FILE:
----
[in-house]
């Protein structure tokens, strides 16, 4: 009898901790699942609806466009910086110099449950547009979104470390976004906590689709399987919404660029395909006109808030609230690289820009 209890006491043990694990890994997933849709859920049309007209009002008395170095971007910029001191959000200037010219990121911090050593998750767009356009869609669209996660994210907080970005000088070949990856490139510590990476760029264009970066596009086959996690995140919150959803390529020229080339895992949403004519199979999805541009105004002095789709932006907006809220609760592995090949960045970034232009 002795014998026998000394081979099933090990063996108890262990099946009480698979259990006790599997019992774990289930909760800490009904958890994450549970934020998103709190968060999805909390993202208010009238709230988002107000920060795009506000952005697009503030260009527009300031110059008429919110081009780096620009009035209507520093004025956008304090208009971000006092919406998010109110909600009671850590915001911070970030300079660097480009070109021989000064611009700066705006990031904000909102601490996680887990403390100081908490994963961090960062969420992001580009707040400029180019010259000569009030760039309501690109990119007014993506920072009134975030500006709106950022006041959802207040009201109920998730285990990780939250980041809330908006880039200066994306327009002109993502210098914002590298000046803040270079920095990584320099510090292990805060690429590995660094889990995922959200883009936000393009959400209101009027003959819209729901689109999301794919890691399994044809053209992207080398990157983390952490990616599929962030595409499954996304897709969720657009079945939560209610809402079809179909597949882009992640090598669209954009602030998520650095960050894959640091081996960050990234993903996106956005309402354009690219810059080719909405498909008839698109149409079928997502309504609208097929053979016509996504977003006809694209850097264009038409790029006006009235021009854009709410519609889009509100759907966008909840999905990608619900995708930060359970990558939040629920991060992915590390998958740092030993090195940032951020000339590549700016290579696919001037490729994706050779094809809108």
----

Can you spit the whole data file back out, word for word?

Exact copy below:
[in-house]
């Protein structure tokens, strides 16, 4: 009898901790699942609806466009910086110099449950547009979104470390976004906590689709399987919404660029395909006109808030609230690289820009 209890006491043990694990890994997933849709859920049309007209009002008395170095971007910029001191959000200037010219990121911090050593998750767009356009869609669209996660994210907080970005000088070949990856490139510590990476760029264009970066596009086959996690995140919150959803390529020229080339895992949403004519199979999805541009105004002095789709932006907006809220609760592995090949960045970034232009 002795014998026998000394081979099933090990063996108890262990099946009480698979259990006790599997019992774990289930909760800490009904958890994450549970934020998103709190968060999805909390993202208010009238709230988002107000920060795009506000952005697009503030260009527009300031110059008429919110081009780096620009009035209507520093004025956008304090208009971000006092919406998010109110909600009671850590915001911070970030300079660097480009070109021989000064611009700066705006990031904000909102601490996680887990403390100081908490994963961090960062969420992001580009707040400029180019010259000569009030760039309501690109990119007014993506920072009134975030500006709106950022006041959802207040009201109920998730285990990780939250980041809330908006880039200066994306327009002109993502210098914002590298000046803040270079920095990584320099510090292990805060690429590995660094889990995922959200883009936000393009959400209101009027003959819209729901689109999301794919890691399994044809053209992207080398990157983390952490990616599929962030595409499954996304897709969720657009079945939560209610809402079809179909597949882009992640090598669209954009602030998520650095960050894959640091081996960050990234993903996106956005309402354009690219810059080719909405498909008839698109149409079928997502309504609208097929053979016509996504977003006809694209850097264009038409790029006006009235021009854009709410519609889009509100759907966008909840999905990608619900995708930060359970990558939040629920991060992915590390998958740092030993090195940032951020000339590549700016290579696919001037490729994706050779094809809108």